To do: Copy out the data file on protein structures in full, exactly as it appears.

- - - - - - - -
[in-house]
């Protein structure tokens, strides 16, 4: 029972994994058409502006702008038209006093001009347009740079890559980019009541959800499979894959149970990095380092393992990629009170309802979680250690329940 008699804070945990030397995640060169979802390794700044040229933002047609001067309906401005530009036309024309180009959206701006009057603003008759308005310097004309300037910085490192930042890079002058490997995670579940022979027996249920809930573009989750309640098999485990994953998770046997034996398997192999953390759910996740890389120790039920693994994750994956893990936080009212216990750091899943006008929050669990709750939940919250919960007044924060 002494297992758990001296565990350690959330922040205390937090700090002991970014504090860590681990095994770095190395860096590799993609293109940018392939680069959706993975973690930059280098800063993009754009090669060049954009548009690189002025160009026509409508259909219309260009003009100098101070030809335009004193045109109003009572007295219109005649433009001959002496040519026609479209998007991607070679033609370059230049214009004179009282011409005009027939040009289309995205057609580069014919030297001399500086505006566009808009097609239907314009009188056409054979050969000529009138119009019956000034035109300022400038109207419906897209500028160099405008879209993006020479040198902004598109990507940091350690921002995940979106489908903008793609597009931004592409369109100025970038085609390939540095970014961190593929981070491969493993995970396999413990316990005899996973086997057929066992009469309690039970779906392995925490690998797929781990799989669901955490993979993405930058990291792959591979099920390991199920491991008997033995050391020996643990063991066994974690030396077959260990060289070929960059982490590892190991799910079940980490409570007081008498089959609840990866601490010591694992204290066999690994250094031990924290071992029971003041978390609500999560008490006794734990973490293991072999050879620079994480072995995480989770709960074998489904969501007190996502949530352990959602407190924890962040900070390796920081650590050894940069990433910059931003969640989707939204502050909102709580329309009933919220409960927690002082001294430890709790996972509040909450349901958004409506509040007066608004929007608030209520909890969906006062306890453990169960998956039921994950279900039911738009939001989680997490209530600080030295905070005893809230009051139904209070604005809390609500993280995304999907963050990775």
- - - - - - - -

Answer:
[in-house]
């Protein structure tokens, strides 16, 4: 029972994994058409502006702008038209006093001009347009740079890559980019009541959800499979894959149970990095380092393992990629009170309802979680250690329940 008699804070945990030397995640060169979802390794700044040229933002047609001067309906401005530009036309024309180009959206701006009057603003008759308005310097004309300037910085490192930042890079002058490997995670579940022979027996249920809930573009989750309640098999485990994953998770046997034996398997192999953390759910996740890389120790039920693994994750994956893990936080009212216990750091899943006008929050669990709750939940919250919960007044924060 002494297992758990001296565990350690959330922040205390937090700090002991970014504090860590681990095994770095190395860096590799993609293109940018392939680069959706993975973690930059280098800063993009754009090669060049954009548009690189002025160009026509409508259909219309260009003009100098101070030809335009004193045109109003009572007295219109005649433009001959002496040519026609479209998007991607070679033609370059230049214009004179009282011409005009027939040009289309995205057609580069014919030297001399500086505006566009808009097609239907314009009188056409054979050969000529009138119009019956000034035109300022400038109207419906897209500028160099405008879209993006020479040198902004598109990507940091350690921002995940979106489908903008793609597009931004592409369109100025970038085609390939540095970014961190593929981070491969493993995970396999413990316990005899996973086997057929066992009469309690039970779906392995925490690998797929781990799989669901955490993979993405930058990291792959591979099920390991199920491991008997033995050391020996643990063991066994974690030396077959260990060289070929960059982490590892190991799910079940980490409570007081008498089959609840990866601490010591694992204290066999690994250094031990924290071992029971003041978390609500999560008490006794734990973490293991072999050879620079994480072995995480989770709960074998489904969501007190996502949530352990959602407190924890962040900070390796920081650590050894940069990433910059931003969640989707939204502050909102709580329309009933919220409960927690002082001294430890709790996972509040909450349901958004409506509040007066608004929007608030209520909890969906006062306890453990169960998956039921994950279900039911738009939001989680997490209530600080030295905070005893809230009051139904209070604005809390609500993280995304999907963050990775």